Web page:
Happy Human Rights Day! Now get to work!

Human Rights Day - © AI

Human Rights Day - © AI

The date of December 10th was chosen to honor the United Nations General Assembly’s adoption of the Universal Declaration of Human Rights (UDHR) more than sixty years ago today. The declaration says that every human being deserves dignity, freedom and respect. It is the first blueprint for our global rights and continues to light the way for our work today.

Protecting human rights may sound like a major undertaking, but here are 5 simple things that you can do to stand up for our universal rights today – on Human Rights Day – and for as long as it takes until human rights are realized and protected in every corner of the world.

  1. Write a letter. Save a life.
  2. The Global Write-a-thon is the biggest Amnesty International event all year. It also uses one of the oldest (and most powerful) weapons of the human rights movement – writing letters.

    We’ve seen it work! Just last year, Ma Khin Khin Leh, a school teacher in Myanmar and Hana Abdi, a women’s rights advocate in Iran, were both released from prison soon after Write-a-thon letters overwhelmed their respective government offices.

    Your letters can bring justice and human rights back to people who need it.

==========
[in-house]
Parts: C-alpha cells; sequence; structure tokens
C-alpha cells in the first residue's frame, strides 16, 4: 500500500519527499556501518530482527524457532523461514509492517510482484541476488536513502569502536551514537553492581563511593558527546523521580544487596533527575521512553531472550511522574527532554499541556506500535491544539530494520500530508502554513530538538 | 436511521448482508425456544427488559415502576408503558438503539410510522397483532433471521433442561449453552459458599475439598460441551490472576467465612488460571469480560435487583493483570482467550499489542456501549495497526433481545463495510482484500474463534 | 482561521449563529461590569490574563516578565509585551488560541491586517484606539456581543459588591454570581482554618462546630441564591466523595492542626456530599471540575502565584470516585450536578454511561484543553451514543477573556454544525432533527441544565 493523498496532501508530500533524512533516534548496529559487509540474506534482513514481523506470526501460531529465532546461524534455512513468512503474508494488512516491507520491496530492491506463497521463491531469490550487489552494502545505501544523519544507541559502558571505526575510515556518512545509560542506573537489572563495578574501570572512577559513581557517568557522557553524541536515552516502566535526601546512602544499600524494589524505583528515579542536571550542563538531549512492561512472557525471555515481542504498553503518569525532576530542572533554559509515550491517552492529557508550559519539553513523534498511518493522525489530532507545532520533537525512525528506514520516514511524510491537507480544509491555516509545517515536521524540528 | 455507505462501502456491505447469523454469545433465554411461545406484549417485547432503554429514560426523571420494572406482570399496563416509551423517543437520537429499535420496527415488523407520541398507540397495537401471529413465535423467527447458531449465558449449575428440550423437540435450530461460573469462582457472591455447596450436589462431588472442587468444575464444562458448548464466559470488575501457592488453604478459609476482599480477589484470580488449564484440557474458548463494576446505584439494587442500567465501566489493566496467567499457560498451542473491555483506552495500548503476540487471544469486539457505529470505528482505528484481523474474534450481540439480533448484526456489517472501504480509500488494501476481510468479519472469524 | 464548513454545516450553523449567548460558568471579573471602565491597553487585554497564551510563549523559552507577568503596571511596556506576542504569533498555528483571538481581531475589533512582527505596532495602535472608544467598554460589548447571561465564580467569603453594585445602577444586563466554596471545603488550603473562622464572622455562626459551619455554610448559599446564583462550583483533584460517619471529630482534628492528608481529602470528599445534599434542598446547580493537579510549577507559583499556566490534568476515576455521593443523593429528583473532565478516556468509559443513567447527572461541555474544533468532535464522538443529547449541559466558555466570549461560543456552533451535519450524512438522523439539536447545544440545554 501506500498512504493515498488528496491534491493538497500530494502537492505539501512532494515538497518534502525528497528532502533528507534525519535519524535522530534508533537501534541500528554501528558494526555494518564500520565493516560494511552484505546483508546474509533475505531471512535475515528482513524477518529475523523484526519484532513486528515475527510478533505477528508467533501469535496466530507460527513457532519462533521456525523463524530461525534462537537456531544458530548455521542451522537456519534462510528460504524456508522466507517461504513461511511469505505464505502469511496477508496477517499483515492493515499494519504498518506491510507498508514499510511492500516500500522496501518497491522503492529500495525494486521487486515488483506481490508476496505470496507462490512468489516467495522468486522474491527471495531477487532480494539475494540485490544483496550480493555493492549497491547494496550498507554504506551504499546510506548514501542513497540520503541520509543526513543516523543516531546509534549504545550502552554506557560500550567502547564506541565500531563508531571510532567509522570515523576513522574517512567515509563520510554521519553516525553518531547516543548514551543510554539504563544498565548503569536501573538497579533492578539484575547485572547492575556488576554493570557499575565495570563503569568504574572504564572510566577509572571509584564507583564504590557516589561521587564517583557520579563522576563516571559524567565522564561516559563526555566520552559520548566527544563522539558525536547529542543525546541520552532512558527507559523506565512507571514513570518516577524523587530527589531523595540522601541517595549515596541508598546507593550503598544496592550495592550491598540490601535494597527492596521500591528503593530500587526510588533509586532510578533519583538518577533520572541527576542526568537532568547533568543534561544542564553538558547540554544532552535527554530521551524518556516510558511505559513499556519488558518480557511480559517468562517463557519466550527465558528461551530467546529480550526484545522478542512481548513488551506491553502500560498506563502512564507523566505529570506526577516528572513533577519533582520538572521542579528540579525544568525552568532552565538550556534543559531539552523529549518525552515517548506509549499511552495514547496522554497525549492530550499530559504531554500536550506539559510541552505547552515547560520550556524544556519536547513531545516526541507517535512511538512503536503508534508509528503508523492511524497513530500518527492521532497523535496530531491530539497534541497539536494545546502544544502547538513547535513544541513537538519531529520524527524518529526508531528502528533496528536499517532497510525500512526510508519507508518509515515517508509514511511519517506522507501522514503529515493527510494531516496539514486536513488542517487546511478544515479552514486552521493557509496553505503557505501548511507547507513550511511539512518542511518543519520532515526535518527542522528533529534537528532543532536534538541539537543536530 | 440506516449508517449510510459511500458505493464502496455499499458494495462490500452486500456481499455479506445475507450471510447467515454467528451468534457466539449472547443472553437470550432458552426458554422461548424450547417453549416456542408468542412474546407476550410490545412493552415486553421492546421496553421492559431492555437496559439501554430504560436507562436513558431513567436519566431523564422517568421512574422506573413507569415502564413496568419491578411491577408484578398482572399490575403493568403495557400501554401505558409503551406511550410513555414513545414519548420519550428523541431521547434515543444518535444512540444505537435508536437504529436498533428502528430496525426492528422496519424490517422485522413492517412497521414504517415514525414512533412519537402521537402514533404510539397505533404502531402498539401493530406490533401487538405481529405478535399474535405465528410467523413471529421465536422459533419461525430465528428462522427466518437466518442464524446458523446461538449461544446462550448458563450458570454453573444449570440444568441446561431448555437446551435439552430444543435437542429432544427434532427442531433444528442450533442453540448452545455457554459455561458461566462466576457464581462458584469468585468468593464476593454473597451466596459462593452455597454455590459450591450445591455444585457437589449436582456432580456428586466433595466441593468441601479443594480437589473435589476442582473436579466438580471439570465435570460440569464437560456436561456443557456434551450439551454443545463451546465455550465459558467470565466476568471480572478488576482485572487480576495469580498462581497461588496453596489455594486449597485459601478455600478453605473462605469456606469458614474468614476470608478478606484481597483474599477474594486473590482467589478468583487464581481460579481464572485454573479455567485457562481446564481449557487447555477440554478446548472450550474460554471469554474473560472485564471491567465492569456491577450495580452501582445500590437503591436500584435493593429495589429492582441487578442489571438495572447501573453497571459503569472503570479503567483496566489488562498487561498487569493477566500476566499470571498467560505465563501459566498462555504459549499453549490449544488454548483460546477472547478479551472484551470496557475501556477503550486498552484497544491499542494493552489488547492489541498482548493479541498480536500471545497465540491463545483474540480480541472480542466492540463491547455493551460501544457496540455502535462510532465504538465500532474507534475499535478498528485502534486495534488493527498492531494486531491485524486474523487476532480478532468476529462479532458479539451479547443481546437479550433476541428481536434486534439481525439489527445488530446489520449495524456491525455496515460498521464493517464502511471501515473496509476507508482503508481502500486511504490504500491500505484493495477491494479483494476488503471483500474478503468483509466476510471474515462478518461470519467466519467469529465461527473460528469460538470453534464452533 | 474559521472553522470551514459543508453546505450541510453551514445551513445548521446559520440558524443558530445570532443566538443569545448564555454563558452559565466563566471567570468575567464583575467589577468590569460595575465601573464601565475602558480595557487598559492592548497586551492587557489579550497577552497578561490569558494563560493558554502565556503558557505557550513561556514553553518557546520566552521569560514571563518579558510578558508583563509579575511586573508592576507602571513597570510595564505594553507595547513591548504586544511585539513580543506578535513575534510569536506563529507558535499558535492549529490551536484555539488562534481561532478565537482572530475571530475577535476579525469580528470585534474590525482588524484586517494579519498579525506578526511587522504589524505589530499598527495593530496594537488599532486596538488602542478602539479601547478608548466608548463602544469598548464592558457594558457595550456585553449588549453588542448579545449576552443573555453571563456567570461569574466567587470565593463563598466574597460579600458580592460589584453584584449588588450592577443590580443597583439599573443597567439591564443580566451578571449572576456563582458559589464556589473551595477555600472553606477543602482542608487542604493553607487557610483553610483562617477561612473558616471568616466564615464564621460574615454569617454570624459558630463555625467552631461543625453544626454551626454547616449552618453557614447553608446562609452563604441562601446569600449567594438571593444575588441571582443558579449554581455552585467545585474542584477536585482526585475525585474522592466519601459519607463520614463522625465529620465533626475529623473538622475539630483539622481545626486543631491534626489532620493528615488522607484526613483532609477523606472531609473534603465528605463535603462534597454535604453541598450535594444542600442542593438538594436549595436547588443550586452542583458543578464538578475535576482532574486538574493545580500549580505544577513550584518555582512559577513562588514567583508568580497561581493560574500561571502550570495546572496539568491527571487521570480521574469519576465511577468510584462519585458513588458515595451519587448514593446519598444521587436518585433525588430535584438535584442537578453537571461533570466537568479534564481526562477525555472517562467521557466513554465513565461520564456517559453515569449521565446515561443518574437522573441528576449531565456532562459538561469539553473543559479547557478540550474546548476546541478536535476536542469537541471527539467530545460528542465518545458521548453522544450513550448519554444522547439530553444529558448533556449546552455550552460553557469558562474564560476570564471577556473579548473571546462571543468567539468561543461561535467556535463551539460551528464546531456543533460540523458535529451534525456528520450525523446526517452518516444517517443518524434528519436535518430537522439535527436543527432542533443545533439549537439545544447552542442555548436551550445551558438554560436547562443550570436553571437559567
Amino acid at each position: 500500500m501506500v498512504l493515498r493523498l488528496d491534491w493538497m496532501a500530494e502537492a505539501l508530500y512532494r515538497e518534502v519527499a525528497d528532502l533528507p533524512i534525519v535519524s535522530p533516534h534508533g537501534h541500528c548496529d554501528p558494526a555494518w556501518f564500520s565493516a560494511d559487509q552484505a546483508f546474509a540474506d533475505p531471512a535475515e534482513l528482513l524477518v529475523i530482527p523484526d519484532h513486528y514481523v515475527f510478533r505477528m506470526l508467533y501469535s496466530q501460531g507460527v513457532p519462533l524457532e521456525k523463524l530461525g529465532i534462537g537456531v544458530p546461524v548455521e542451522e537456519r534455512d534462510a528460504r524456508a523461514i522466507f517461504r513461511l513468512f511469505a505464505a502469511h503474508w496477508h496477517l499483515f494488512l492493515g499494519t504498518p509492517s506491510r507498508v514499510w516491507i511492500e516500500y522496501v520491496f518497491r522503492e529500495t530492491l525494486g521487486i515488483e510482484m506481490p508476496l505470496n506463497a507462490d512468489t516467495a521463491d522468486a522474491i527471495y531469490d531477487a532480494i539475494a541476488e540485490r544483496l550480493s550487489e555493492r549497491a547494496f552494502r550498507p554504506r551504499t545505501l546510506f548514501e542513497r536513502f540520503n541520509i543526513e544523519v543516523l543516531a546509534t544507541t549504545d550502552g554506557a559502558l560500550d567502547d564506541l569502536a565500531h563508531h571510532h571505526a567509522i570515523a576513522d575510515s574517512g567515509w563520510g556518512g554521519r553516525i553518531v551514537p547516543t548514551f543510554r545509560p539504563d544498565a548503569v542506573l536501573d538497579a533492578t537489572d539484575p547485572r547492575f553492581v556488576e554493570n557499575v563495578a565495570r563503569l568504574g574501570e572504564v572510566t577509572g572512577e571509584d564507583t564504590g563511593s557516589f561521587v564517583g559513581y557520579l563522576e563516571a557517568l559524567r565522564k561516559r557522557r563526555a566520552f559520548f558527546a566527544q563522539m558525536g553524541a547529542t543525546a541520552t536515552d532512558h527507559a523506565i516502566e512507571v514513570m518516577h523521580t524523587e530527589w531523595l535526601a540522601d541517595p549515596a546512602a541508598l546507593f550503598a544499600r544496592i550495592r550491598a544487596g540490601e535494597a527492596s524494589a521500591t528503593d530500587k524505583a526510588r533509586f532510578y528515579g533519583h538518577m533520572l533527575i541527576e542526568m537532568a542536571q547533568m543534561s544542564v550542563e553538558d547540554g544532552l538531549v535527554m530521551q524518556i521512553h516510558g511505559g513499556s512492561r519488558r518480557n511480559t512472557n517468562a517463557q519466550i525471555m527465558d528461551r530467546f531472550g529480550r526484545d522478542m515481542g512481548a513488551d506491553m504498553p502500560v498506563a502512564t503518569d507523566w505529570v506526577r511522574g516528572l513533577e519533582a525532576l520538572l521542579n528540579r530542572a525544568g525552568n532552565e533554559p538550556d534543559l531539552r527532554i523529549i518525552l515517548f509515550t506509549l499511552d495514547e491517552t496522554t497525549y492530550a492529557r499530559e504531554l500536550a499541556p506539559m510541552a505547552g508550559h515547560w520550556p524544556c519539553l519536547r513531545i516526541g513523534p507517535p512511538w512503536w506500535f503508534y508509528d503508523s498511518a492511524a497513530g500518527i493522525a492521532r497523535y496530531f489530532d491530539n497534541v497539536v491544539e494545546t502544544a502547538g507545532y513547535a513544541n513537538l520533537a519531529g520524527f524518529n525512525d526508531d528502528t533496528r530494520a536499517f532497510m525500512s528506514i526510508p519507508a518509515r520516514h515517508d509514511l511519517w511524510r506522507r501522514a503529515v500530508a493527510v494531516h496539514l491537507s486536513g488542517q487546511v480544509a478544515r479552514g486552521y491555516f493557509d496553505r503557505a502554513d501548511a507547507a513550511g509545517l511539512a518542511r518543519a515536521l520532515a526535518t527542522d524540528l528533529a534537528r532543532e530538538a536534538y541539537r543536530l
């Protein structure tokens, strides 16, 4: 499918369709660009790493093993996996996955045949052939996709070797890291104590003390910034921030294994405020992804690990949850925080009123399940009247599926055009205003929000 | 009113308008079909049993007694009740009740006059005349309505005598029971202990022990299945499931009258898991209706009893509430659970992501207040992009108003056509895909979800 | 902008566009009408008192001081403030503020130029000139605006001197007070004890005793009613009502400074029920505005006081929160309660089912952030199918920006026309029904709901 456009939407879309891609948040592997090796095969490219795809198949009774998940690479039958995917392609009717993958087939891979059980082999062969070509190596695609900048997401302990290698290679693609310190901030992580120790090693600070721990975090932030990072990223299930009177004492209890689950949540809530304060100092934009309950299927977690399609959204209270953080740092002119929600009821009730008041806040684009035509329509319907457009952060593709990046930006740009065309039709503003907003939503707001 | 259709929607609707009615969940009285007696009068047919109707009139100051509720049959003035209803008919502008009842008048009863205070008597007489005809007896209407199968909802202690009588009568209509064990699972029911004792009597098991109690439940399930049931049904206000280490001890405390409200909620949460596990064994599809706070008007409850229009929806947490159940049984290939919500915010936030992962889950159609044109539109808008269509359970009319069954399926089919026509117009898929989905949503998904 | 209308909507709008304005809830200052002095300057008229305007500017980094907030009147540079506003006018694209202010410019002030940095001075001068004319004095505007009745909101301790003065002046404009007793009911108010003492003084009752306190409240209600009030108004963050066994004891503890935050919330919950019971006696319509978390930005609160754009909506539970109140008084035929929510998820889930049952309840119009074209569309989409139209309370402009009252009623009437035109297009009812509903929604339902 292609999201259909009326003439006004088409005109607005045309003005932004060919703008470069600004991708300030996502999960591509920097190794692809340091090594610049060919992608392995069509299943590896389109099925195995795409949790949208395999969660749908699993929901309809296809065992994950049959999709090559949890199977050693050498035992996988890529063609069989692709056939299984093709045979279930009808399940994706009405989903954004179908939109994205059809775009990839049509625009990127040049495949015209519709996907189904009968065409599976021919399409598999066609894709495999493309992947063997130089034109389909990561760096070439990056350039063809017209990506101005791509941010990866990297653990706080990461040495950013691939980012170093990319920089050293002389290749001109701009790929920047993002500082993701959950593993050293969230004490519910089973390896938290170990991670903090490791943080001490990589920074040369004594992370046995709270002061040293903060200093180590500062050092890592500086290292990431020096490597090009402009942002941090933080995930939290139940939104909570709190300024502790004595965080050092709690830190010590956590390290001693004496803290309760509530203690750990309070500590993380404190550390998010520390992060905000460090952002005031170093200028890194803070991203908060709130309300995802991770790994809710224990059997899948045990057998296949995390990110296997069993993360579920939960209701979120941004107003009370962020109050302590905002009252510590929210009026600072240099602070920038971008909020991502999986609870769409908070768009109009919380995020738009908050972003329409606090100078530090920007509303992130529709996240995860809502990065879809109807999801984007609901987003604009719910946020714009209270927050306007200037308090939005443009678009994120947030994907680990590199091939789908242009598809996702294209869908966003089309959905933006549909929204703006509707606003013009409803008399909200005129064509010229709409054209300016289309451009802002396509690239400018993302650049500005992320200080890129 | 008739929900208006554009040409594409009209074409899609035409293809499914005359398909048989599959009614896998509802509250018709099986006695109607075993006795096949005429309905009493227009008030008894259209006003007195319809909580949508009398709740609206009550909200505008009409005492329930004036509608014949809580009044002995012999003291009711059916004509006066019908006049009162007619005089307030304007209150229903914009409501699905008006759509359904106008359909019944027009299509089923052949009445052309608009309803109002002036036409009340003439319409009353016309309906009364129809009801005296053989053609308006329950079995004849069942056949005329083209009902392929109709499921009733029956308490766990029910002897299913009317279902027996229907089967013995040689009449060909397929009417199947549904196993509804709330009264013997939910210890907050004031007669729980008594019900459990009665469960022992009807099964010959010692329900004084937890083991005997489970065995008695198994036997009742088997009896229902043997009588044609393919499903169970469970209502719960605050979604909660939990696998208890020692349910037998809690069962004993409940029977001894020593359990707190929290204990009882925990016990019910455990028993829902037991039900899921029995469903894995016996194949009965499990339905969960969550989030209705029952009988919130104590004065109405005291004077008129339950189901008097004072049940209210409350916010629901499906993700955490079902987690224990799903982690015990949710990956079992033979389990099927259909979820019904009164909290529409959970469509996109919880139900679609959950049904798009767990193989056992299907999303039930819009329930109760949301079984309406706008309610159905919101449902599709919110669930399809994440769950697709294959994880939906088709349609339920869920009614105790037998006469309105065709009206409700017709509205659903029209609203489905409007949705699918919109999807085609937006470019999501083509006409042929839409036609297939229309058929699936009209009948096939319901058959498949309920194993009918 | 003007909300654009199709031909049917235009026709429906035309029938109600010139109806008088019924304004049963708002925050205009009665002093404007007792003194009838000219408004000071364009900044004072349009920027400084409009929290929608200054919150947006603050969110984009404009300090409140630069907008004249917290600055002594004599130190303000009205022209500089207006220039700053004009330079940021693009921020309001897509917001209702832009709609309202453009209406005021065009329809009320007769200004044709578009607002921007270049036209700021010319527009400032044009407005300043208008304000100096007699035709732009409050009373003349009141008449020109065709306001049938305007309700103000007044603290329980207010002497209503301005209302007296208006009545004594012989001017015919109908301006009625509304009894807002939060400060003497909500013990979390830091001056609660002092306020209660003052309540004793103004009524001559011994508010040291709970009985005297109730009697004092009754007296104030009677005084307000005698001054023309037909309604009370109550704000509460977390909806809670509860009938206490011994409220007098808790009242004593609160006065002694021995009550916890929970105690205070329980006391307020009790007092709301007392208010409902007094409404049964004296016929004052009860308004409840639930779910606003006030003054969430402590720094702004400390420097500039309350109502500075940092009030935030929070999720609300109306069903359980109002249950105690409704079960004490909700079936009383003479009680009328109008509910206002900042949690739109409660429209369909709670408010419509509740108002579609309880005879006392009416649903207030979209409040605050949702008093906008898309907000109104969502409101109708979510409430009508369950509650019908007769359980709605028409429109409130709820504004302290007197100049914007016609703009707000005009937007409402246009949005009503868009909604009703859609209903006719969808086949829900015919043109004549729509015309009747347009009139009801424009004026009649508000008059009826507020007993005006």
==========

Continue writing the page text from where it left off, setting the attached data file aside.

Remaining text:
3. Make a video – tell your best human rights story.
  4. Each month, YouTube’s Video Volunteers program asks folks to make videos about organizations working on a particular issue. This month’s issue is human rights. To participate, make a promotional, less than 3-minute video about a human rights organization whose work you admire. Submit it by December 21, 2009. The top 3 videos will appear on the YouTube homepage at the end of the month.

  5. Urge elected officials and corporations around the world to take action on key human rights issues
  6. Send emails directly to those responsible for ongoing human rights violations involving issues such as poverty, indefinite detention, torture and the death penalty.

  7. Write a blog on human rights and help spread the word!
  8. Your opinion counts. Blog about a human rights issue that is important to you and help get others involved.

  9. Oh yeah, join Amnesty International!